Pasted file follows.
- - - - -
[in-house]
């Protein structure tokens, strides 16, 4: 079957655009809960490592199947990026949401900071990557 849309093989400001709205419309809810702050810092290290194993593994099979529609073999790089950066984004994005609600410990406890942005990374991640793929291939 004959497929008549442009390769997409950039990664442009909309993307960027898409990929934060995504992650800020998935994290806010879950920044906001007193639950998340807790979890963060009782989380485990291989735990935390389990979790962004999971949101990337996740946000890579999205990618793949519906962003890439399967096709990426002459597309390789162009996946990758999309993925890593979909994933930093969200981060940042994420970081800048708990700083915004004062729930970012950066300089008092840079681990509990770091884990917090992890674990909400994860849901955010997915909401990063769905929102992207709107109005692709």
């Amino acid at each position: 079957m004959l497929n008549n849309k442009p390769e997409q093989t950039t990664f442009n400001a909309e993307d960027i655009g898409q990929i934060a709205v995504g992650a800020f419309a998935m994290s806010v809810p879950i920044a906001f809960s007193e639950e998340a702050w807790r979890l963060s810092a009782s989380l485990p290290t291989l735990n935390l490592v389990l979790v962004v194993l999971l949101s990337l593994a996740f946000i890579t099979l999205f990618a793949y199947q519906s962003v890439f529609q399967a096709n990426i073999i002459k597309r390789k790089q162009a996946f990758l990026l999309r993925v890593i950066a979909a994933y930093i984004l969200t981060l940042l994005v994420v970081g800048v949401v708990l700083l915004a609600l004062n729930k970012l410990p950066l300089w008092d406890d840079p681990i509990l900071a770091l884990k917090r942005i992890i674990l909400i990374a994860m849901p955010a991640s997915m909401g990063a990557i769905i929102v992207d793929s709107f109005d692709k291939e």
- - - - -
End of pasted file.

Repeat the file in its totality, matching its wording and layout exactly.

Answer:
[in-house]
């Protein structure tokens, strides 16, 4: 079957655009809960490592199947990026949401900071990557 849309093989400001709205419309809810702050810092290290194993593994099979529609073999790089950066984004994005609600410990406890942005990374991640793929291939 004959497929008549442009390769997409950039990664442009909309993307960027898409990929934060995504992650800020998935994290806010879950920044906001007193639950998340807790979890963060009782989380485990291989735990935390389990979790962004999971949101990337996740946000890579999205990618793949519906962003890439399967096709990426002459597309390789162009996946990758999309993925890593979909994933930093969200981060940042994420970081800048708990700083915004004062729930970012950066300089008092840079681990509990770091884990917090992890674990909400994860849901955010997915909401990063769905929102992207709107109005692709």
């Amino acid at each position: 079957m004959l497929n008549n849309k442009p390769e997409q093989t950039t990664f442009n400001a909309e993307d960027i655009g898409q990929i934060a709205v995504g992650a800020f419309a998935m994290s806010v809810p879950i920044a906001f809960s007193e639950e998340a702050w807790r979890l963060s810092a009782s989380l485990p290290t291989l735990n935390l490592v389990l979790v962004v194993l999971l949101s990337l593994a996740f946000i890579t099979l999205f990618a793949y199947q519906s962003v890439f529609q399967a096709n990426i073999i002459k597309r390789k790089q162009a996946f990758l990026l999309r993925v890593i950066a979909a994933y930093i984004l969200t981060l940042l994005v994420v970081g800048v949401v708990l700083l915004a609600l004062n729930k970012l410990p950066l300089w008092d406890d840079p681990i509990l900071a770091l884990k917090r942005i992890i674990l909400i990374a994860m849901p955010a991640s997915m909401g990063a990557i769905i929102v992207d793929s709107f109005d692709k291939e």